June 15, 1999


A leader of the AWB, Eugene Terreblanche and Petrus Johannes Rudolph were recently granted amnesty by the Amnesty Committee of the Truth and Reconciliation Commission.

The two applicants were also granted amnesty for malicious injury to property belonging to the University of South Africa in Pretoria on March 28, 1979.

Terreblanche and Rudolph were also granted amnesty for illegal possession of arms and ammunition in Venterdorp in 1982. The committee also granted the Right Wingers amnesty for public violence committed in Ventersdorp in August 1991.

The committee found that the two applicants committed acts with a political objective in the course of the political struggle of the time. The applicants were also found to have made full disclosure of their role in the incident.

The applicants testified that they were fully aware of the high political tension the prevailed and that they foresaw that conflict would arise from their actions which they regarded an exercise of their democratic right. They were intent on conveying their political sentiments to the leaders of the government of the time.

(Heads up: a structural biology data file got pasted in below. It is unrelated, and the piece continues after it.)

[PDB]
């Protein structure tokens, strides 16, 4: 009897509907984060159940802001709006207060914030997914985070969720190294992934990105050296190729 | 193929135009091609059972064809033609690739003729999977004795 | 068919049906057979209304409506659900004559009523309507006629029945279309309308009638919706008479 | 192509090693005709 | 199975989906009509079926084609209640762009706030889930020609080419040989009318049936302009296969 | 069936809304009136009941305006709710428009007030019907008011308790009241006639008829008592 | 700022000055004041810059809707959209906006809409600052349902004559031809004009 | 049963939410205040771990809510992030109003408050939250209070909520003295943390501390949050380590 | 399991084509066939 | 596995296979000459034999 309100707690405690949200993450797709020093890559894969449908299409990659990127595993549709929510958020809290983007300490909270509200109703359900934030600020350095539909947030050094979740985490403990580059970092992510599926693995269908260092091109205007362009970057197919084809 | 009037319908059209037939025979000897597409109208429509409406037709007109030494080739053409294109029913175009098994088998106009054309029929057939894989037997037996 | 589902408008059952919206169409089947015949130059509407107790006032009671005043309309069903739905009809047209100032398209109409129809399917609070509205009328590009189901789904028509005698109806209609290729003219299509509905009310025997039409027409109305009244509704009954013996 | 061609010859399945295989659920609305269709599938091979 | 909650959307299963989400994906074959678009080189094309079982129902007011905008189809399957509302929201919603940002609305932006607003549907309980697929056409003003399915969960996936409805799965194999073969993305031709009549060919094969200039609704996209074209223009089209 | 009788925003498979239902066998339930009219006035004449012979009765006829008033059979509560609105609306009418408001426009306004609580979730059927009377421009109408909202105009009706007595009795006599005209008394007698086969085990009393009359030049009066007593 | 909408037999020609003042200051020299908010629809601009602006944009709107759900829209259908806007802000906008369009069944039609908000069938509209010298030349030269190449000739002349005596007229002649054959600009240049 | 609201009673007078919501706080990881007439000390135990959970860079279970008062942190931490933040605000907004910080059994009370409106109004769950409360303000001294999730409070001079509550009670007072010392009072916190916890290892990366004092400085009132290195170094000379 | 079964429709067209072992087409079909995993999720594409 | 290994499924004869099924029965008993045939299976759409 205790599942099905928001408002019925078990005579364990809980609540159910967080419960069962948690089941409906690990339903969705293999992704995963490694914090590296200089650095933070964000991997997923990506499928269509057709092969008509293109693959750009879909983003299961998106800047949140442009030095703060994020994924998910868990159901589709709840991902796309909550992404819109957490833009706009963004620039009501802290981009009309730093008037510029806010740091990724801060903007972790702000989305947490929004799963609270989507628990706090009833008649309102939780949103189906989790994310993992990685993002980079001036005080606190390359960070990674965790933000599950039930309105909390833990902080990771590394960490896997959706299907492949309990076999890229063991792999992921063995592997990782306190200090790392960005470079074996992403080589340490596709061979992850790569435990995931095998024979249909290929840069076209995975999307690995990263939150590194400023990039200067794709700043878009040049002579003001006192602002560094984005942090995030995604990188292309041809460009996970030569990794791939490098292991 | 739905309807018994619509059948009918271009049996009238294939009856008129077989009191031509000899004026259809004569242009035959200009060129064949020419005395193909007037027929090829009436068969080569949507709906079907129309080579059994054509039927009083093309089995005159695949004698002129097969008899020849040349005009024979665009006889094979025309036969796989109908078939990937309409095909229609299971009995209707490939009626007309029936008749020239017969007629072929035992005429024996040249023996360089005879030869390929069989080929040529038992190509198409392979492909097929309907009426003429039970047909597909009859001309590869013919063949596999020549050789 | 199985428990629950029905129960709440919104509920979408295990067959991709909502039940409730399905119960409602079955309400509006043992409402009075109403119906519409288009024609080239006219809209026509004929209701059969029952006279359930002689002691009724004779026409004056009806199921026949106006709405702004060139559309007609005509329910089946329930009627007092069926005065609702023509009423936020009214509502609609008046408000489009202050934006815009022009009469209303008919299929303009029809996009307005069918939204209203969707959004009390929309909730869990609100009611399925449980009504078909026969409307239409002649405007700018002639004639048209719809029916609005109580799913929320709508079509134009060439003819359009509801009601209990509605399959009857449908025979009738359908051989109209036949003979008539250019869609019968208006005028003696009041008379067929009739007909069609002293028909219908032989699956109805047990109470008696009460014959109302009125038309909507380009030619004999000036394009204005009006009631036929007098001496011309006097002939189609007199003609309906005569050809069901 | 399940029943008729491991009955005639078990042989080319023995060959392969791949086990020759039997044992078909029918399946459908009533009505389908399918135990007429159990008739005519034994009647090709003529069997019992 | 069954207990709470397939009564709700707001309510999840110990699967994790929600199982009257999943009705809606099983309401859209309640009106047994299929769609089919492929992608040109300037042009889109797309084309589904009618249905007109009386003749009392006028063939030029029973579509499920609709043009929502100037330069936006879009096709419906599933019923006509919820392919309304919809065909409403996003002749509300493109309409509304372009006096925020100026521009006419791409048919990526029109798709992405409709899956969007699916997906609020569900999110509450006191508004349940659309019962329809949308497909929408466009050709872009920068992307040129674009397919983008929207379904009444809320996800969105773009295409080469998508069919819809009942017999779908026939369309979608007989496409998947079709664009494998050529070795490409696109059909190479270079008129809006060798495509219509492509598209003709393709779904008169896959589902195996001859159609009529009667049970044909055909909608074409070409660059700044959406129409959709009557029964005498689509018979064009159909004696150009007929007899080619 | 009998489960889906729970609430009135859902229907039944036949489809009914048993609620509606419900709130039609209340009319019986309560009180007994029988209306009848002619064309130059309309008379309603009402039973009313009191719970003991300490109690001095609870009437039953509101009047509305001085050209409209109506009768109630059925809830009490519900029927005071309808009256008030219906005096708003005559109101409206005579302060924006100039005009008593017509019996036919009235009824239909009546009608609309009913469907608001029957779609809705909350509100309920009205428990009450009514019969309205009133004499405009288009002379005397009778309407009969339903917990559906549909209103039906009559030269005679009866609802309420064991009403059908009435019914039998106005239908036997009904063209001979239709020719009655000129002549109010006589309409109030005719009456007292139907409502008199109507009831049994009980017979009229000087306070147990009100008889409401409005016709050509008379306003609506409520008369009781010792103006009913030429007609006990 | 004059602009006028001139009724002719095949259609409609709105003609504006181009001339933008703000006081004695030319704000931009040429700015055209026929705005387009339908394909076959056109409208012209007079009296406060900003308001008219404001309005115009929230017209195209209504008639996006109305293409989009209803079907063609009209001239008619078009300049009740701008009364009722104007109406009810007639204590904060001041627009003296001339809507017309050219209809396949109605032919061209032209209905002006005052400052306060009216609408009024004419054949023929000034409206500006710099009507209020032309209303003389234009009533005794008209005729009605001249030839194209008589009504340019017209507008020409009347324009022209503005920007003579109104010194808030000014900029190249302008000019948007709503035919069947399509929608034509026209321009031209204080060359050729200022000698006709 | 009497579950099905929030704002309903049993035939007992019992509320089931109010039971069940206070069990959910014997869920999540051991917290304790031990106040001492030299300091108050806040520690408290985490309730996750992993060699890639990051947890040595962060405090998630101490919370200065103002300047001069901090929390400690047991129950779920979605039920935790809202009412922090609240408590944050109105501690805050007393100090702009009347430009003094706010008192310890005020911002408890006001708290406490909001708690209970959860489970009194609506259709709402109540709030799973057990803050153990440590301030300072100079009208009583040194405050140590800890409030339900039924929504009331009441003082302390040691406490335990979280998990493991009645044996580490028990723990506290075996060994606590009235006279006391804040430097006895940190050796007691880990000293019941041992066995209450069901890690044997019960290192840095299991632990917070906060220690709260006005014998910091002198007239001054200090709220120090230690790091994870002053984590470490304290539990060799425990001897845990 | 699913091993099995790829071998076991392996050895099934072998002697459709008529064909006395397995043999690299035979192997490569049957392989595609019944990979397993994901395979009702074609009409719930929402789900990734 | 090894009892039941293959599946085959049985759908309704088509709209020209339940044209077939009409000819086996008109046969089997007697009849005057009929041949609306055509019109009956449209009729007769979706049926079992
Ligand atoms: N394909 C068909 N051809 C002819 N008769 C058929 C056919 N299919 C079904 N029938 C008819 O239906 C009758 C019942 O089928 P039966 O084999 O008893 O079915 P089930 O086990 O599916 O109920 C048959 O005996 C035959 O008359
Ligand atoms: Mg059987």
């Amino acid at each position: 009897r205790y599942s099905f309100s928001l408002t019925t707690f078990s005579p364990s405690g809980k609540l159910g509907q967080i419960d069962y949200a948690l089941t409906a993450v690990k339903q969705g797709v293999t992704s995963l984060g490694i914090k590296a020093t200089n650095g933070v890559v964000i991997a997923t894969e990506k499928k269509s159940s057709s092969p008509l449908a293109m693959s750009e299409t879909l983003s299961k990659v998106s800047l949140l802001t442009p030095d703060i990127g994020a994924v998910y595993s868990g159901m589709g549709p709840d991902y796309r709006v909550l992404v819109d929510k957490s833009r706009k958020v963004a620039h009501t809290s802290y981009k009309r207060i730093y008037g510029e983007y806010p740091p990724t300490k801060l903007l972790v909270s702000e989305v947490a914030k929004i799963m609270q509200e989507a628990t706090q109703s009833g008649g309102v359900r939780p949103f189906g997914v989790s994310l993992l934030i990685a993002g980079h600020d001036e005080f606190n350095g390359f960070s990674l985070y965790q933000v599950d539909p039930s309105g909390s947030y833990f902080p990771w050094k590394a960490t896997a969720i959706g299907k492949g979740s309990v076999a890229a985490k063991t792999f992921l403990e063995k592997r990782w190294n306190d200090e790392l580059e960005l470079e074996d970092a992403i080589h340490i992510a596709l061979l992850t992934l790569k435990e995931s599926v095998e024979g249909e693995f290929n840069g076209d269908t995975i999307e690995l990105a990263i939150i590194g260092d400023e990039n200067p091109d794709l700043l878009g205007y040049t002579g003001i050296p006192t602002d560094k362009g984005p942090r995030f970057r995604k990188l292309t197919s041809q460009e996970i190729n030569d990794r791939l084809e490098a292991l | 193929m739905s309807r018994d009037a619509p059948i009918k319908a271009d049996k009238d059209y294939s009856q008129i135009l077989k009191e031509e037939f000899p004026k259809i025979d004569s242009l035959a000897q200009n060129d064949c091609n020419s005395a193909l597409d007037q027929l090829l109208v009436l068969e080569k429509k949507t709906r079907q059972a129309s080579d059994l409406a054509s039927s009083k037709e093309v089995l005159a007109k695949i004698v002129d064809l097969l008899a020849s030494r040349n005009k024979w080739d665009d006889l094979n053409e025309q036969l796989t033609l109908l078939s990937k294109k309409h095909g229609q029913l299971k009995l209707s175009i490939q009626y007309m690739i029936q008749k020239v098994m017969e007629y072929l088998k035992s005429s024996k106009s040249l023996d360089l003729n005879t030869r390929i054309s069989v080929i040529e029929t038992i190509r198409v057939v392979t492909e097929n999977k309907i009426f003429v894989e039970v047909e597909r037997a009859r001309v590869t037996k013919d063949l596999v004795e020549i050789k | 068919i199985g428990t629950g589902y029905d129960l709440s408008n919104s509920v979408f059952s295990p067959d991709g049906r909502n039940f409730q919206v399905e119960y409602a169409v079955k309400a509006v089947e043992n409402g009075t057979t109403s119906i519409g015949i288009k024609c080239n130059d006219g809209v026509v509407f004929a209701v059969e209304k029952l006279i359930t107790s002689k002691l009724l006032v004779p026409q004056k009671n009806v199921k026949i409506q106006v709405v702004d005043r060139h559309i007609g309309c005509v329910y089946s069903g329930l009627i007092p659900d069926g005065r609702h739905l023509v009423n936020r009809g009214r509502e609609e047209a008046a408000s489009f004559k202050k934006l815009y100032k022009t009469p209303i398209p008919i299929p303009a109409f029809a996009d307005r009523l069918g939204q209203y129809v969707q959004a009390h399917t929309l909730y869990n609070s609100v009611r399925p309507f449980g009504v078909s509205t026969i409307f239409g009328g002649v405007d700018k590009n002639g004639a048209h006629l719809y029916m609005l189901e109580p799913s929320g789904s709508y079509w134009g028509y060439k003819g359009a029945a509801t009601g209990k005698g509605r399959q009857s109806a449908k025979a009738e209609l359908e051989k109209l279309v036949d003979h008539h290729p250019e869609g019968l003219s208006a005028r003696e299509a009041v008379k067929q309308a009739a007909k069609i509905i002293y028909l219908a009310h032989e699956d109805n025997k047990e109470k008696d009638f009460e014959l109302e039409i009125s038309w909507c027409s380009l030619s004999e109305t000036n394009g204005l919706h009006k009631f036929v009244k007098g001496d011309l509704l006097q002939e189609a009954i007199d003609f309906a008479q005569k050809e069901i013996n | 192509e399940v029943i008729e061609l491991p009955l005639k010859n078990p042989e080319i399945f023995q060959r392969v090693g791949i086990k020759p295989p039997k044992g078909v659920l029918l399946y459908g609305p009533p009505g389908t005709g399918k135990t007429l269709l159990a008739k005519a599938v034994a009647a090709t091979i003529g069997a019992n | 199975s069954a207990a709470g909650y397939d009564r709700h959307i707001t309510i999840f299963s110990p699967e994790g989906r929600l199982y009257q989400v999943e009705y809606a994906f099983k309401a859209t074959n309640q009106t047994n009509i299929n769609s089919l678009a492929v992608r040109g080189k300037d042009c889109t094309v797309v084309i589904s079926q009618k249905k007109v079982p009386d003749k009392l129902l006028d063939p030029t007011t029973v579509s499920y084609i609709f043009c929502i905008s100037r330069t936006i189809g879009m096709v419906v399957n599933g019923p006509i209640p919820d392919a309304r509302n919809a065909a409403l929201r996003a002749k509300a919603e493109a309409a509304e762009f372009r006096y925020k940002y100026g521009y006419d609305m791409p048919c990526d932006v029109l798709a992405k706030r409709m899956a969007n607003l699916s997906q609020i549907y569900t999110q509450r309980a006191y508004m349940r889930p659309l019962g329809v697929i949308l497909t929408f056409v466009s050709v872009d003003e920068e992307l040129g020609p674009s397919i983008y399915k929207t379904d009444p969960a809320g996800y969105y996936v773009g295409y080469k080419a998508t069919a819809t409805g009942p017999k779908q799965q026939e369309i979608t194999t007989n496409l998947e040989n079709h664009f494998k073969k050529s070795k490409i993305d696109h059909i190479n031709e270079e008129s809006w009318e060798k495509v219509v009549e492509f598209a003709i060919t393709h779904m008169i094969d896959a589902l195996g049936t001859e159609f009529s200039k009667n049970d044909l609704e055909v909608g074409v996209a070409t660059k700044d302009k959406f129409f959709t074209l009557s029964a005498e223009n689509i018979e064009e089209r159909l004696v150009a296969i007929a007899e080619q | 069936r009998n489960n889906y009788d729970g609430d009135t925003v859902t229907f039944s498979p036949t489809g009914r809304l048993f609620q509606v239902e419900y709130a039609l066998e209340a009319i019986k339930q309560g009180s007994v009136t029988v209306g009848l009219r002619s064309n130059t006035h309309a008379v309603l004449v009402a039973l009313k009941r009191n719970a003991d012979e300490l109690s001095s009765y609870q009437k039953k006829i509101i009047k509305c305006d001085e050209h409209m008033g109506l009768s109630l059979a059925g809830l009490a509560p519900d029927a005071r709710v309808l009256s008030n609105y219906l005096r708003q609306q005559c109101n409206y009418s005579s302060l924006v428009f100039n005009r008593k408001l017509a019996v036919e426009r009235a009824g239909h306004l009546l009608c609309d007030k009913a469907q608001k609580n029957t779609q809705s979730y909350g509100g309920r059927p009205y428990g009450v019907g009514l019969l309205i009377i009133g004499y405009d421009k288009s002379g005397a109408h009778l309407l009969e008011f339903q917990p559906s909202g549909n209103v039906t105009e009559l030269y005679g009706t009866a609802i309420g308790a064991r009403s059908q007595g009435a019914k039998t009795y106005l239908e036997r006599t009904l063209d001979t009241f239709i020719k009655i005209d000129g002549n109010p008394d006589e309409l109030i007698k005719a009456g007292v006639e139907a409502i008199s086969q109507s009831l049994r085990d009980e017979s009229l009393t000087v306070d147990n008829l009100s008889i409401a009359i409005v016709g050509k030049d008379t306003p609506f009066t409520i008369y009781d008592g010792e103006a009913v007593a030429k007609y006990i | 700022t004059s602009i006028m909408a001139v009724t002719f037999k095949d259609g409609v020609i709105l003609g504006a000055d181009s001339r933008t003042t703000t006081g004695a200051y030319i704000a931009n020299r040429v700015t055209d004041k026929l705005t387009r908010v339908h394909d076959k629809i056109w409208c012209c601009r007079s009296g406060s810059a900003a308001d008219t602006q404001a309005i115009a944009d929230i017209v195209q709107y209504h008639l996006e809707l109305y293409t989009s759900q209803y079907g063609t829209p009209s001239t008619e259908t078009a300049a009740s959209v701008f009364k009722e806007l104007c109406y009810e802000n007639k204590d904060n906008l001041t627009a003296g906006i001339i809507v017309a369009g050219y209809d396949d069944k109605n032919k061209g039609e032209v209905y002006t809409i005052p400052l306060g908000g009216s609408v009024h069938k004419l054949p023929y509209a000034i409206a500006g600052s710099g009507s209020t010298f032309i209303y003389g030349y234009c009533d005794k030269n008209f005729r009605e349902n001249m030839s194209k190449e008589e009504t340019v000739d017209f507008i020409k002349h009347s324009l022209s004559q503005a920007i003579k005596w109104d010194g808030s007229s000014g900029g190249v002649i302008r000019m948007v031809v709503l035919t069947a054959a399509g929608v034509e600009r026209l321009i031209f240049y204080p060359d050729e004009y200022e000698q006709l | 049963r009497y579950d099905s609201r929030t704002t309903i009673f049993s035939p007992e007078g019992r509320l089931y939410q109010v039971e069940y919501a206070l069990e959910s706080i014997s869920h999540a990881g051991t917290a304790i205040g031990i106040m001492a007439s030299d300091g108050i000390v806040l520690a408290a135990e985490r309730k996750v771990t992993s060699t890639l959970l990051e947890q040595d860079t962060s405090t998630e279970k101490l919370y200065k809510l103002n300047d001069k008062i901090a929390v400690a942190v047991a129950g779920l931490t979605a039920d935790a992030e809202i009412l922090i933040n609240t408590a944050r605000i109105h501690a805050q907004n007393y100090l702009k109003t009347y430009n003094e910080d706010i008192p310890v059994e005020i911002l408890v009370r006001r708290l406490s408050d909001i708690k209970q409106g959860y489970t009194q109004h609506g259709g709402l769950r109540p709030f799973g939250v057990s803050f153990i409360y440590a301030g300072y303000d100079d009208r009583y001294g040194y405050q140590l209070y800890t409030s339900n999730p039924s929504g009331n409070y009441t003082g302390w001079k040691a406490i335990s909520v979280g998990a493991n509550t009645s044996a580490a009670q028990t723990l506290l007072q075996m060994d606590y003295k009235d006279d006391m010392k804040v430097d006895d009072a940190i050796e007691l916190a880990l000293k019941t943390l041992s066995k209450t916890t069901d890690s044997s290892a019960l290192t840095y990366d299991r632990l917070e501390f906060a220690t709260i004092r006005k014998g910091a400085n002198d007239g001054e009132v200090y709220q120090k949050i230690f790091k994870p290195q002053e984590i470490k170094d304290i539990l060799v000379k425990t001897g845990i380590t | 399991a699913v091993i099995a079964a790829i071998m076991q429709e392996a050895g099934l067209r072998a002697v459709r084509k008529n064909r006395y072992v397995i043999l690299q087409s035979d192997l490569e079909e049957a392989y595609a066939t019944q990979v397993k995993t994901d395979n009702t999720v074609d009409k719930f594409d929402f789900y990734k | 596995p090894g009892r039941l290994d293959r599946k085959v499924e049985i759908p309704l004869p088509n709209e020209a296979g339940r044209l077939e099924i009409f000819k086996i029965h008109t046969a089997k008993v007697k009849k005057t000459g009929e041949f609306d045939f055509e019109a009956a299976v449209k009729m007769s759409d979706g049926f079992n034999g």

Terreblanche and Rudelolph claimed that their organisation was in favour of a Volkstaat for the Afrikaners and were prepared too fight for it even outside the law. Both applicants applied for amnesty last month in respect of various acts of public violence committed in Ventersdorp when the former State President, Mr. F.W. De Klerk, endeavoured to hold a meeting which was not open to certain members of the public including the two applicants.

Terreblanche further applied for amnesty in respect of tarring Prof. F. Van Jaarveld of the University of South Africa on March 28, 1979 and in respect of the possession of illegal firearms and ammunition for which he was convicted and sentenced in 1983.